We’re often asked if it is necessary for pets need to be put under general anesthesia for a dental cleaning. Unfortunately, unlike people, we can’t just ask our furry friends to stay still while we scrape the tartar off their teeth with metal instruments (I can’t blame them!). Especially if they have teeth that need to come out they’ll be particularly sensitive and our main goal is to prevent any unnecessary pain (if you’ve ever had a cavity, imagine having 42)!
While anesthesia may seem risky for your loved ones, there are businesses out there offering “anesthesia-free” dental cleanings. These procedures can be advertised as a “safer” and “cheaper” alternative but the way they avoid using anesthesia is by forcibly holding your pets’ head still for up to an hour. They are not going to clean any of the plaque under the gums, they won’t even be able to check under the gums for any pockets (signs of root or jaw bone damage). They might look clean to the naked eye but that bacteria is trapped and can still cause infection and root erosion. They’re also not going to be able to remove any teeth that need, nor prescribe pain medications and antibiotics. Antibiotics are such an important part of a dentistry because the amount of bacteria that is being cleaned off the surface of their teeth needs somewhere to go, it could even end up going into open sockets or swallowed at the end of the cleaning. They will especially not be able to do blood work to ensure that your pet’s organs are all working well and see how much of an inflammatory (response to infection) reaction is occurring internally. Meanwhile that bacteria is still festering under the gum line causing a worse infection (and smell!) in the mouth that can actually absorb into the blood stream. But since the teeth look clean on the outside you won’t be able to tell what’s going on, and sometimes neither will we without taking x-rays. This bacteria can travel through the blood and make its way into the heart and cause bacterial endocarditis, an infection of the heart’s valves which can be a fatal condition.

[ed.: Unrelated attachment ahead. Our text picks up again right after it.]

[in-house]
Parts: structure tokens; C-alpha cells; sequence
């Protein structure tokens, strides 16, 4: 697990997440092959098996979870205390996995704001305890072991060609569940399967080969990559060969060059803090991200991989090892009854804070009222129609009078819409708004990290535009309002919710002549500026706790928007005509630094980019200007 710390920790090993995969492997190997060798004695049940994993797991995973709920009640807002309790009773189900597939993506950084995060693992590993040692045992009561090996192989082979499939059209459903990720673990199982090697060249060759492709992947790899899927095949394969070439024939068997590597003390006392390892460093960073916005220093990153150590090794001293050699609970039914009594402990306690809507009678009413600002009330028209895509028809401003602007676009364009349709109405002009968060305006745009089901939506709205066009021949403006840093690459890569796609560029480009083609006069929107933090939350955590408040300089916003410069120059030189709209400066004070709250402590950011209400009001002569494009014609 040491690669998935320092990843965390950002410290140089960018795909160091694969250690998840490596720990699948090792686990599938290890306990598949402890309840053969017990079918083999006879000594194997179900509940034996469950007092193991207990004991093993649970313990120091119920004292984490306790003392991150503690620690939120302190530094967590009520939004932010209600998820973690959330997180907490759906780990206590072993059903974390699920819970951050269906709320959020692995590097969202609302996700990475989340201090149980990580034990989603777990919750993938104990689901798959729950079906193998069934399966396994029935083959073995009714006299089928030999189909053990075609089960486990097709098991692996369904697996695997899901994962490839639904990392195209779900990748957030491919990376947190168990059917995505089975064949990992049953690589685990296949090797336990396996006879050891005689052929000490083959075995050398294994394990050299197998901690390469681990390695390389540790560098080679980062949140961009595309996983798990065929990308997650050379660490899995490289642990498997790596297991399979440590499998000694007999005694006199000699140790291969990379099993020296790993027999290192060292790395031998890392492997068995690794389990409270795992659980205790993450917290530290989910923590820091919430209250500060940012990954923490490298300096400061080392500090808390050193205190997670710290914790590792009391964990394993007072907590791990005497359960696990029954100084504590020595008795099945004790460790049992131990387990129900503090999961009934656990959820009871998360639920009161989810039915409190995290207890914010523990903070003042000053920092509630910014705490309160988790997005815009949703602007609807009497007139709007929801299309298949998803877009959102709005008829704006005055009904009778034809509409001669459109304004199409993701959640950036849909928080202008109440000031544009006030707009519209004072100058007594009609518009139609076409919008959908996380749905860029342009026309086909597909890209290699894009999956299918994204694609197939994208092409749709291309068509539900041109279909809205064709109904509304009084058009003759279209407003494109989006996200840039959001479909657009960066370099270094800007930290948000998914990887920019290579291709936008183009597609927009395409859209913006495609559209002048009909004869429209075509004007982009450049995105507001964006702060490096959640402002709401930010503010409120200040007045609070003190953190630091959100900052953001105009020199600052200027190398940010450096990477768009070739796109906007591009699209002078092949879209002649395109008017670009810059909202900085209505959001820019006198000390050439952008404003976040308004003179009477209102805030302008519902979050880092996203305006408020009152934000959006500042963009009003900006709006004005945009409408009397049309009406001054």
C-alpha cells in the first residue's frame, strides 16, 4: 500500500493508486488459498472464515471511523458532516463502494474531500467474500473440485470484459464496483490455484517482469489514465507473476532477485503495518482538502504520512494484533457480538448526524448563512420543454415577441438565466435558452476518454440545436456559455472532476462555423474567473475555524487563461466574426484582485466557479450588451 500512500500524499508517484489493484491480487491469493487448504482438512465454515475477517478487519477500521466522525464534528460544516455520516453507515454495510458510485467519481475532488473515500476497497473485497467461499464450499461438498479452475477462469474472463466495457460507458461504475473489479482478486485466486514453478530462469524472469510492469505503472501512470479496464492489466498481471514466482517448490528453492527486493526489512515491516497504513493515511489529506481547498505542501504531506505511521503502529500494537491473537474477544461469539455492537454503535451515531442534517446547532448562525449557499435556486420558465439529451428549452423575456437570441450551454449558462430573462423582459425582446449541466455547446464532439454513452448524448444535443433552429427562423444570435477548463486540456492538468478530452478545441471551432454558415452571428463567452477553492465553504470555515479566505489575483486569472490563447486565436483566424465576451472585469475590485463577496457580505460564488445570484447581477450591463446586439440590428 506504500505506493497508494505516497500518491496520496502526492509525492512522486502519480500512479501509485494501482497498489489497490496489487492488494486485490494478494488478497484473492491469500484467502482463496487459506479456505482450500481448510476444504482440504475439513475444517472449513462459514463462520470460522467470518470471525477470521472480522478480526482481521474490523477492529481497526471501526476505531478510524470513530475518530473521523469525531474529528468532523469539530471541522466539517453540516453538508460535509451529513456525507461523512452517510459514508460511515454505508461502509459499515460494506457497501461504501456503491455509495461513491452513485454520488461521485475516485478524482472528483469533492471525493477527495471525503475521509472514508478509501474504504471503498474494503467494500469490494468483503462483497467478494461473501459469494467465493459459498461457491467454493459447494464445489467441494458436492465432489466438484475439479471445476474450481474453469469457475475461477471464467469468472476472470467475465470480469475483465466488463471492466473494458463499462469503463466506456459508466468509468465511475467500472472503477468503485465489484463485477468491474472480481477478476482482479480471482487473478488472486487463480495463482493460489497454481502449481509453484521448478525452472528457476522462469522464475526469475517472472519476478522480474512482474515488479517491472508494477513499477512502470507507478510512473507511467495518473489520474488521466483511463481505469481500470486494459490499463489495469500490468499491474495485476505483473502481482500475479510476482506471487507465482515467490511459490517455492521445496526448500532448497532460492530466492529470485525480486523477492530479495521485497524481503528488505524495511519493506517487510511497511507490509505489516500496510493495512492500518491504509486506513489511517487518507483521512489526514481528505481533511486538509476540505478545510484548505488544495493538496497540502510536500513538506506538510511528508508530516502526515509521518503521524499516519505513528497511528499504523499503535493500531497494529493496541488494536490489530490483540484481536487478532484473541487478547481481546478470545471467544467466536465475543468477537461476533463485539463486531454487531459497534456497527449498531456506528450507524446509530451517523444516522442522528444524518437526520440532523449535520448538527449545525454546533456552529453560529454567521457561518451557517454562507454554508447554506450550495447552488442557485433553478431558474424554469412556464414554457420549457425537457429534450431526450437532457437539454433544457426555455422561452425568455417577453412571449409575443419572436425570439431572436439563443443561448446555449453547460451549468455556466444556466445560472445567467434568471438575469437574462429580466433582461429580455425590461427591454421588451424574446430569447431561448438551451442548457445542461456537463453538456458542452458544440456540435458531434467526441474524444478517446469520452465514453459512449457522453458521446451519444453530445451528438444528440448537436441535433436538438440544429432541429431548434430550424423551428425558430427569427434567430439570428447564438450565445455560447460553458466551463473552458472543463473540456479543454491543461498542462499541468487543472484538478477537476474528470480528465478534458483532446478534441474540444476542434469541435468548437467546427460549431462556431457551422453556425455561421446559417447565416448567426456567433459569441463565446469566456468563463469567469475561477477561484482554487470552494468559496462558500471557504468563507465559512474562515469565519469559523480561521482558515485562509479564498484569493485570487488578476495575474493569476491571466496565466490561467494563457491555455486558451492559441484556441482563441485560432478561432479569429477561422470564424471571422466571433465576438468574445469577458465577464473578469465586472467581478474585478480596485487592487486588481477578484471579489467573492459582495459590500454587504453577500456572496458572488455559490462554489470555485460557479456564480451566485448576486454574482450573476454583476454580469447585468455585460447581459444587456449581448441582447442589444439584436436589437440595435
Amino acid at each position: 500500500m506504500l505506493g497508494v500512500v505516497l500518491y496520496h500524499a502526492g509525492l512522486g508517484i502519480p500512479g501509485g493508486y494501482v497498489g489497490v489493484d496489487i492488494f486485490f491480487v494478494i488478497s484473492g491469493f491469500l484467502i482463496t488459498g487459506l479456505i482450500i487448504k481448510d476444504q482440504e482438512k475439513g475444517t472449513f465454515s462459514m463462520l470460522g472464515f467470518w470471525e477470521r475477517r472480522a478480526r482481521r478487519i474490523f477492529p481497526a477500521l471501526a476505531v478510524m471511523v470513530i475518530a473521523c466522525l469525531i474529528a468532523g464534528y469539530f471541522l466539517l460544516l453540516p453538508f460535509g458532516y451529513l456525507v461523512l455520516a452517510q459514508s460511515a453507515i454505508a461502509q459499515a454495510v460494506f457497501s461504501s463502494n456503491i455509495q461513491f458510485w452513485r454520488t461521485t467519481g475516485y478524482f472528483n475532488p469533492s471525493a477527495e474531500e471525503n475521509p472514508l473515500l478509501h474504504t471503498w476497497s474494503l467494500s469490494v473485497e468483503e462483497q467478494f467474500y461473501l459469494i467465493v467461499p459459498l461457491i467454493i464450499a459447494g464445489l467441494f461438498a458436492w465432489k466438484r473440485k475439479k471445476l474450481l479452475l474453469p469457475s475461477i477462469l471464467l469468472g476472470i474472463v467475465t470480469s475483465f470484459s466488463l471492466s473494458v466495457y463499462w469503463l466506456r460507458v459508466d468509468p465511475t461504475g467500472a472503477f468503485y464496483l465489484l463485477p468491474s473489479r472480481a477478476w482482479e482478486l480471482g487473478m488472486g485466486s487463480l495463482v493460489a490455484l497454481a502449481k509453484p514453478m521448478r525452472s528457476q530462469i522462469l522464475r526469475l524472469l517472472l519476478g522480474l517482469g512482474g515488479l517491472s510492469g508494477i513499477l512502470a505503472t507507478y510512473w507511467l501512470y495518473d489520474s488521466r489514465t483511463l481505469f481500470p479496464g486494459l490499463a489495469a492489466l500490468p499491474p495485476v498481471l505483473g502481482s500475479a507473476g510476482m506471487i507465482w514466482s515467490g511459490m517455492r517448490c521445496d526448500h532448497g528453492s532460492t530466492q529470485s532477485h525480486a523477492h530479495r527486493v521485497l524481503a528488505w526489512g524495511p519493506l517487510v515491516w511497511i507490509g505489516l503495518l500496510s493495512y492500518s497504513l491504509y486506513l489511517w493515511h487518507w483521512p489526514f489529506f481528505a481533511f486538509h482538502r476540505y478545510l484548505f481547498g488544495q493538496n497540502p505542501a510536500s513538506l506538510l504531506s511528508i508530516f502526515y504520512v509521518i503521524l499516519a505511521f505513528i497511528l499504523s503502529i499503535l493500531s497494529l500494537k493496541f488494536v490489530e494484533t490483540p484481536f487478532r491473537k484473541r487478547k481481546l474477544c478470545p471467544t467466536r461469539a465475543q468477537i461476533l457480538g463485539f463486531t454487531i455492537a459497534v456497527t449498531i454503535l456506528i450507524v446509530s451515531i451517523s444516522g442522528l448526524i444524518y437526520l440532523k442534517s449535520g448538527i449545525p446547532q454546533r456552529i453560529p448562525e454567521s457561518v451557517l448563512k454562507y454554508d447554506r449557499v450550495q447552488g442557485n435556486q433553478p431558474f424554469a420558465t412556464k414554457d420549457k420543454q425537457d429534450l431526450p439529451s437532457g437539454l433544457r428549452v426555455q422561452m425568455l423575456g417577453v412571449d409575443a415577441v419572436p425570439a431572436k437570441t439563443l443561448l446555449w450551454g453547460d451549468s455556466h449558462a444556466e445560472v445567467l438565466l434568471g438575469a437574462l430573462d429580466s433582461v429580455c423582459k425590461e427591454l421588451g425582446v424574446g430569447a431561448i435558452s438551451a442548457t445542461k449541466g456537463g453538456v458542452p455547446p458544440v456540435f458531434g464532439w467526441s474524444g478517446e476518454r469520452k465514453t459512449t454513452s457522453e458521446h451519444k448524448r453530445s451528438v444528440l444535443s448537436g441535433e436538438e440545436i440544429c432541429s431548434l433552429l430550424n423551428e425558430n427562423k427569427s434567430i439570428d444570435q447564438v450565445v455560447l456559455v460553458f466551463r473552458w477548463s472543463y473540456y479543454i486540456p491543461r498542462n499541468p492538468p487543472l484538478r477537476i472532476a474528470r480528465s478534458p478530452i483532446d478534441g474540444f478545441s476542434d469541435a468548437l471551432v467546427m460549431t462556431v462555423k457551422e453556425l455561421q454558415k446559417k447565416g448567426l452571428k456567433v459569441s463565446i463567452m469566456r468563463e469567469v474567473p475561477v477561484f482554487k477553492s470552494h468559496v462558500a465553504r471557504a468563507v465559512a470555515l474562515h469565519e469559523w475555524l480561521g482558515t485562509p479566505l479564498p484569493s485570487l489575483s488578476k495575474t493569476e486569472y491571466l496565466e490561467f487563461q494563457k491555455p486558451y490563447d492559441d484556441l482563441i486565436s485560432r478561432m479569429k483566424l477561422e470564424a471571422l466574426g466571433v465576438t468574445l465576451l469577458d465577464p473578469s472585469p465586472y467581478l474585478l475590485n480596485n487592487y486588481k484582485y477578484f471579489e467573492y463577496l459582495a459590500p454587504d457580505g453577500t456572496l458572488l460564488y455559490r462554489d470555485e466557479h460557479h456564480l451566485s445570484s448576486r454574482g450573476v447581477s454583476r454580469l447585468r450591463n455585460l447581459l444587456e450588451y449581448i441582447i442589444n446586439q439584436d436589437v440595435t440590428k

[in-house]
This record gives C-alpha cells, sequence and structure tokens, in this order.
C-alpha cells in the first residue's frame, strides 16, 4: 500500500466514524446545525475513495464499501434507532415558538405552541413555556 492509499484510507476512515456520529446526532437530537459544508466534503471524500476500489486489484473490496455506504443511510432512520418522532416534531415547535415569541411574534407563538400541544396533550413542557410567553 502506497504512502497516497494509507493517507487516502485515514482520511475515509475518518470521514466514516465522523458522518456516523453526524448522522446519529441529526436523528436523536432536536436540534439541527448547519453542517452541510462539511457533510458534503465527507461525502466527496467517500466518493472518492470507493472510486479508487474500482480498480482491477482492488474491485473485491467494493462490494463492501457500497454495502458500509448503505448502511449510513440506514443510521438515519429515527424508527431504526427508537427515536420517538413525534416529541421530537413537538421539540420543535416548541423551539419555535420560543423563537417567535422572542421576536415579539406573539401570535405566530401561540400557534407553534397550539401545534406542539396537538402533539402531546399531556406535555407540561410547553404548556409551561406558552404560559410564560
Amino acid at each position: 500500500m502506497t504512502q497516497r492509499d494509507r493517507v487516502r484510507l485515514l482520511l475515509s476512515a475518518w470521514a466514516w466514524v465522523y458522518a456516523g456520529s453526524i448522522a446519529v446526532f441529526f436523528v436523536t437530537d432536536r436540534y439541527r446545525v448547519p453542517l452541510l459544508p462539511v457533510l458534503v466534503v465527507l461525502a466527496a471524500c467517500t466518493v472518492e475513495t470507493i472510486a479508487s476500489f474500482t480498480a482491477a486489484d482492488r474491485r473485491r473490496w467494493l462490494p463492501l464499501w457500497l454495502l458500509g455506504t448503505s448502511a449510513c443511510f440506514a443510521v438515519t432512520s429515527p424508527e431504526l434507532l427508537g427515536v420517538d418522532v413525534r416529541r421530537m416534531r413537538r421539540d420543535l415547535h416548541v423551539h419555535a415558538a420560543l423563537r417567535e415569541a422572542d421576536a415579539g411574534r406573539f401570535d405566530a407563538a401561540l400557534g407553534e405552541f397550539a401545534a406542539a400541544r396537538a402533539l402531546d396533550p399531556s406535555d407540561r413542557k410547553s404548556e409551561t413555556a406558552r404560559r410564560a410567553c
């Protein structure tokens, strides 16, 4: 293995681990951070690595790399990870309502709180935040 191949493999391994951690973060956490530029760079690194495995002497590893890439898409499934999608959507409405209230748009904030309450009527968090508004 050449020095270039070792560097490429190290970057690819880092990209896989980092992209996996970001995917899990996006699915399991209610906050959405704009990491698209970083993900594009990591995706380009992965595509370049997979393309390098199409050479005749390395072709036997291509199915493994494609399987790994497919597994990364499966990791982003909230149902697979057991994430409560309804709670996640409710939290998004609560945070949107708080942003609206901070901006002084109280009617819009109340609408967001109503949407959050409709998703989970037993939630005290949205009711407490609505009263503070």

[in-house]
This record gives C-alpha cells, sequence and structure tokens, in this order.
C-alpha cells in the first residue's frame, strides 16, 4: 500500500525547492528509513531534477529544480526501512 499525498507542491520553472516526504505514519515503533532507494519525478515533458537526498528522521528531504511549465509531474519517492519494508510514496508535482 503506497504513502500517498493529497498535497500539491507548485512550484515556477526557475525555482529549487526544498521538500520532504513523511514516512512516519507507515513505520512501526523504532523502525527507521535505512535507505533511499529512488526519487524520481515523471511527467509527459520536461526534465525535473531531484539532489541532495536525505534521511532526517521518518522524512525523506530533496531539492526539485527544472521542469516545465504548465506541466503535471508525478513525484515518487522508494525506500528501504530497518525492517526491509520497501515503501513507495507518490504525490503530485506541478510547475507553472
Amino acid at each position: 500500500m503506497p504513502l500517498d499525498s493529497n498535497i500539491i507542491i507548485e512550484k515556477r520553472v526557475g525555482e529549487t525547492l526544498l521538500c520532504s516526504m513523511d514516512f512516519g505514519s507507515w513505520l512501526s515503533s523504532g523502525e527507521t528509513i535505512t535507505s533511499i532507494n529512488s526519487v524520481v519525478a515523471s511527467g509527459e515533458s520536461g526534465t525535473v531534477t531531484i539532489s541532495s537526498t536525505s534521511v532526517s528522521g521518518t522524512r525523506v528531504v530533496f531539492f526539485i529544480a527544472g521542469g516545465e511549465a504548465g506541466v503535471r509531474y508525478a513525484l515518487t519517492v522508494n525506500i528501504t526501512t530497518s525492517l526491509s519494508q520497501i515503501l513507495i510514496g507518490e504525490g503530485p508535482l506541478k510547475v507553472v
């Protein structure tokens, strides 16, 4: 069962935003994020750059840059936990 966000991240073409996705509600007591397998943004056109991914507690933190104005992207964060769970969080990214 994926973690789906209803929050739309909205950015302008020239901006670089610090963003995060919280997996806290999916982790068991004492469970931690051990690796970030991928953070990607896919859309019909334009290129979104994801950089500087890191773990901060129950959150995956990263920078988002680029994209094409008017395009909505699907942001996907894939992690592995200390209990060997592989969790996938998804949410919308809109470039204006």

So if you want your pet’s teeth to look clean and healthy, anesthesia is the right choice. And if anesthesia is a risk you don’t want to take then daily prevention is the safest, healthiest, and most responsible way to keep your pet’s mouth clean and healthy! We would be thrilled to go over and show you brushing techniques, dental diets, and food additives that are all simple care that can be done at home. Next time you can, try and take a look inside your pet’s mouth: are there solid chunks of tartar covering the teeth? Do the gums look angry and red? Is the smell so bad you personally have to hold your breath? Then maybe you might be thinking that your pet is ready to go ahead with the procedure. If so, get in touch, we will walk you through all the steps, make up an estimate ahead of time, and we will individualize your pet’s anesthetic protocol based on their blood work, breed, and age. And, if you decide to book their procedure starting in January (or sooner if your schedule doesn’t work), we will include a 10% discount, or 20% if you are over 60 years old!